EMC SVP: ‘A massive sea change in IT is under way because of cloud’

9 Oct 2012

(From left) Eric Herzog, senior VP, product management and product marketing; James Petter, VP and UK MD; and Jason Ward, country manager, Ireland, EMC

A massive IT transformation wave is sweeping the world as cloud computing, virtualisation and mobile technology transform the landscape, EMC’s head of product marketing Eric Herzog said today. According to EMC’s own research, 81pc of local businesses will transform their IT functions in the next 12 months.

Herzog, whose full title is senior vice-president of product management and product market, was in Ireland to address the EMC Forum in Dublin. He said EMC itself has embraced cloud computing across 52,000 employees worldwide and discernible changes in work practices and roles are already apparent. EMC employs 2,700 people in Ireland.

“You’ll need to pay close attention to how this revolution will impact the jobs market, it will mean redefining people’s roles in a team and the key is to make sure your team is adequately trained in terms of security, for example.”

According to EMC’s research, more than three out of five Irish businesses believe cloud computing will create new roles and responsibilities for IT staff over the next three years.

The survey also revealed that 65pc of businesses believe they will need to create new roles, such as cloud architects, to transform their IT infrastructure, while 50pc of companies believe big data will generate a need for data scientists.

According to the survey, 81pc of businesses are planning to transform their IT environments over the next 12 months, with 63pc citing data storage and management as their top IT priority.

Just less than half of businesses, or 47pc, say increasing revenue is their top business priority, followed by enhancing customer experience and engagement at 43pc, and improving governance and compliance at 40pc.

Four out of five businesses say they are aligning IT strategies with wider business goals while seven out of 10 companies believe they have the skills and knowledge to implement their IT priorities.

Agile IT environments will thrive amidst a data tsunami

Herzog said the cloud revolution will have serious implications in terms of security issues for financial and legal departments of organisations but the most profound changes will be felt within the IT department.

Server administrators, for example, will have less servers to administer, thanks to virtualisation, but they will have a new set of challenges in terms of minimising the cost of running infrastructure.

“Questions of ‘will I add storage, a public cloud server or more compute power?’ will sit alongside questions of ‘will I use Flash in my storage infrastructure?’.”

“This is a definite sea change that began with virtualisation and was given momentum, thanks to the global financial crisis.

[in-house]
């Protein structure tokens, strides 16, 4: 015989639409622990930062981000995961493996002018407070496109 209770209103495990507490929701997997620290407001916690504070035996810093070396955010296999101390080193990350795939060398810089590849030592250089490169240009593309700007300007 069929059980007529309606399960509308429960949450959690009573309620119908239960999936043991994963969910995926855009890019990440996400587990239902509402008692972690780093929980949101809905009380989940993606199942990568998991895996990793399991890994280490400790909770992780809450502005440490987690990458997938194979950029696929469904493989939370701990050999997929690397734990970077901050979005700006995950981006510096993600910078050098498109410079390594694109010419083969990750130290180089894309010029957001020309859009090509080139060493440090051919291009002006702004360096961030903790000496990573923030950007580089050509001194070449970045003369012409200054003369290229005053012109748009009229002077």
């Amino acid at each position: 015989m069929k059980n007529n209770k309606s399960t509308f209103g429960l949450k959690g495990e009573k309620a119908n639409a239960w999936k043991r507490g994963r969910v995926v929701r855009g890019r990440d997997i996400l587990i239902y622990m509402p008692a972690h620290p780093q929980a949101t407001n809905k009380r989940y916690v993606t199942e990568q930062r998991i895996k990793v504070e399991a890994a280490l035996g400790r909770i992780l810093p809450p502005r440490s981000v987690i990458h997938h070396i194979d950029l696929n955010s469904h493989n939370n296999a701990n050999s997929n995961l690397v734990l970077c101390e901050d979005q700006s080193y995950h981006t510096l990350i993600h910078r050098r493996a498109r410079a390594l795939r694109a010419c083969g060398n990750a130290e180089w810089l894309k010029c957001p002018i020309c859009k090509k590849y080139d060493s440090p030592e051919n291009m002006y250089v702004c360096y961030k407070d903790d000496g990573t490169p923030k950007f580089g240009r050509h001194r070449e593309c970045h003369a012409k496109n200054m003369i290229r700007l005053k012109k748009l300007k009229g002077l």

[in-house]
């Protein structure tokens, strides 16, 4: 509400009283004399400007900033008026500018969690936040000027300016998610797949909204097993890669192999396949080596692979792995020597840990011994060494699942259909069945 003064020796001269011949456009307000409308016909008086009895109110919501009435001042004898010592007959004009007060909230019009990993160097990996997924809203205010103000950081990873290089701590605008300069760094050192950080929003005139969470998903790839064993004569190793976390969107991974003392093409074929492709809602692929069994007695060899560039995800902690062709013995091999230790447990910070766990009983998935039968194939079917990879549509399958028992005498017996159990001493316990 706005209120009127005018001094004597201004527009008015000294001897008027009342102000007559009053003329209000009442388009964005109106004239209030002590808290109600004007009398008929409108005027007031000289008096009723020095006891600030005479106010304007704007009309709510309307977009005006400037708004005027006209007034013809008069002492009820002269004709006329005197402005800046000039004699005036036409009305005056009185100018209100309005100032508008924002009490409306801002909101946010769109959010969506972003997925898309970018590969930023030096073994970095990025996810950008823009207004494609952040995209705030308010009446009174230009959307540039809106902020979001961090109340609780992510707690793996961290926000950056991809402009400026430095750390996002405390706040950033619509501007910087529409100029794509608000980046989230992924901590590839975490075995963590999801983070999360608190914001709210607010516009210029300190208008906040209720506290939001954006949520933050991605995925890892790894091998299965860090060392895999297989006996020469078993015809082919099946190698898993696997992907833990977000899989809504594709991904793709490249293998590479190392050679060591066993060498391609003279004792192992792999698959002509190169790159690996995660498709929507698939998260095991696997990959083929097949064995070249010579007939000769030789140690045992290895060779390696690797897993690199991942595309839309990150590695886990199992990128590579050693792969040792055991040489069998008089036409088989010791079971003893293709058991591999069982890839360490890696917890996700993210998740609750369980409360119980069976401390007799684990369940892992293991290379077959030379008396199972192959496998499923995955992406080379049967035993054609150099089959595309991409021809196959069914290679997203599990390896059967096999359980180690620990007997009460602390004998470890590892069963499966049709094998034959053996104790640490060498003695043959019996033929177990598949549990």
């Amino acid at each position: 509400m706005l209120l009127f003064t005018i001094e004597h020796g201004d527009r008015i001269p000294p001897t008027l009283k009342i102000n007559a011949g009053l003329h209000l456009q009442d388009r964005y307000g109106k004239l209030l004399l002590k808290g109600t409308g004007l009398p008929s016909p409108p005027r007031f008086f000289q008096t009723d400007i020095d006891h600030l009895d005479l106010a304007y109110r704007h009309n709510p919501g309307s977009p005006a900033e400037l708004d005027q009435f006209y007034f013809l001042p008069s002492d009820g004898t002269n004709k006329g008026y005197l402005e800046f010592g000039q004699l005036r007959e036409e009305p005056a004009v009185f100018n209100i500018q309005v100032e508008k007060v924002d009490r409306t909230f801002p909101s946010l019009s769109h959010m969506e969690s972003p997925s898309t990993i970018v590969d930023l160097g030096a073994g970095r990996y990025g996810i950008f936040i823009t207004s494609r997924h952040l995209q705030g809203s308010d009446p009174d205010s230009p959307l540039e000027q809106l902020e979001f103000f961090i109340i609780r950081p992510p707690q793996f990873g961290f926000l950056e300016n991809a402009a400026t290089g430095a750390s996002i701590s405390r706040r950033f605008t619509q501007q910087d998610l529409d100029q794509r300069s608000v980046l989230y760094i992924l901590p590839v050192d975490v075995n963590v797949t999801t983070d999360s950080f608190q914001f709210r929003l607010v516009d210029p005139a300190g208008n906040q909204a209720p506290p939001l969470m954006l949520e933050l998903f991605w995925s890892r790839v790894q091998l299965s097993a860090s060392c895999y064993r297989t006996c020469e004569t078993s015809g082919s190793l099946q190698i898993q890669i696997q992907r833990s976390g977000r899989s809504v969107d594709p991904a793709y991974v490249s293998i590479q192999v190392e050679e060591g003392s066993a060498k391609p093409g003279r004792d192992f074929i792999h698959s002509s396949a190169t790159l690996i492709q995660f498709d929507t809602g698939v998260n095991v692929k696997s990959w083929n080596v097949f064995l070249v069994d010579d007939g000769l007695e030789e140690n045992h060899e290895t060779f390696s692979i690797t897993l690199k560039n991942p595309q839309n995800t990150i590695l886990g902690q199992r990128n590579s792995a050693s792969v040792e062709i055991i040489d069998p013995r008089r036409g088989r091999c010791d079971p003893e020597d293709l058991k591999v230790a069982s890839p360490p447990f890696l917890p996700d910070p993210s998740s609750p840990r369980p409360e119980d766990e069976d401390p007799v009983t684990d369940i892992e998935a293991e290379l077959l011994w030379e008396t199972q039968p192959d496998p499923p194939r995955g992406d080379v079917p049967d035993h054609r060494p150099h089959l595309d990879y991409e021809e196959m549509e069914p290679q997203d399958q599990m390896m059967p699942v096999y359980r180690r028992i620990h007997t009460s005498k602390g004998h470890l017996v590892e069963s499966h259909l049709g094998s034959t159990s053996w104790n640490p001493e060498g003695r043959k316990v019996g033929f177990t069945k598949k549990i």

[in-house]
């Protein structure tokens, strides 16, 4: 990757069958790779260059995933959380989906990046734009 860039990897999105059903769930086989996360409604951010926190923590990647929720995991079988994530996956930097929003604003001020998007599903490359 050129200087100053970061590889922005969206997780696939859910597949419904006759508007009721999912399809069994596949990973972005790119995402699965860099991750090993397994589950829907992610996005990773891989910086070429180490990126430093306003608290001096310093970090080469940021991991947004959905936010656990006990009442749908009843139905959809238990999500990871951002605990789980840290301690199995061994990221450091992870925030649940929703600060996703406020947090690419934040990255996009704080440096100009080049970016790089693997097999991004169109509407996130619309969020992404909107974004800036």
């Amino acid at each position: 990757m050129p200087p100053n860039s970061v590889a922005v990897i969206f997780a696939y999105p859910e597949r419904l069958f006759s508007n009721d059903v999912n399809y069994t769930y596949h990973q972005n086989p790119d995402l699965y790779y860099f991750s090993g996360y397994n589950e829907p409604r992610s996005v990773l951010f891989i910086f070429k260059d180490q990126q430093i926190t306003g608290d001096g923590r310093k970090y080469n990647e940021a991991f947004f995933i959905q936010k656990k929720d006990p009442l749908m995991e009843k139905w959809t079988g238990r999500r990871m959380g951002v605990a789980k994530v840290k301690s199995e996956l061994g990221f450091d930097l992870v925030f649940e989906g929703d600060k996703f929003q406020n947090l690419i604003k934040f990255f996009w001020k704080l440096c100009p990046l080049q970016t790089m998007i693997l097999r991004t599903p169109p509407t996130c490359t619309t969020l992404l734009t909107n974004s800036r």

“The cloud saves money but by using Flash in storage infrastructure firms can save incredible amounts of money in terms of capex and opex.

“Goldman Sachs saved 75pc on its capex budget for storage in the last three years. It serviced 50pc of IOs with 1pc Flash. The industry average has been 5pc.

“It depends on your configuration but the reality is that Flash has changed the storage landscape. Next year, we’re going to be putting Flash into our entry line-up. We’re going to embrace it ubiquitously.

“That’s why you’re correct in describing it as a sea change in terms of the impact that cloud has had on server infrastructure and storage.

“Add to this mix mobile and the demands of providing information securely in real-time to BlackBerry devices, Android devices and iOS devices, and these present heavy demands on infrastructure.

“Amidst all of this, IT budgets are being cut back, so IT managers need to look for solutions that optimise manpower and deliver real return on investment.

“There are great storage arrays across the world but using a little bit of Flash will save money, ensuring the next refresh won’t be as expensive as the old days. The cloud will deliver a return on investment, but the savings will be accrued far more quickly in a way that CIOs couldn’t do before,” Herzog said.

IT priorities for Irish businesses

The EMC survey showed that the top IT priorities for Irish businesses are:

  • Data storage/management [63pc]
  • Maintenance of existing technologies – software and hardware [58pc]
  • Further technology (systems, applications and data) integration/process management [57pc]
  • Data backup and recovery [50pc]
  • Optimisation of reliability, scalability and performance [46pc]
  • Cloud computing [38pc]

“These findings show that businesses are are no longer simply undertaking IT transformation to cut costs but rather using it to actively drive growth,” said Jason Ward, EMC’s country manager in Ireland.

“By aligning the IT transformation agenda across cloud, big data and IT security with the business-development model, companies can implement a fully integrated strategy that accelerates growth,” Ward added.

Ireland’s digital leaders will gather to discuss cloud computing and the big data revolution at the Cloud Capital Forum on Friday, 23 November, at the Convention Centre Dublin

John Kennedy is a journalist who served as editor of Silicon Republic for 17 years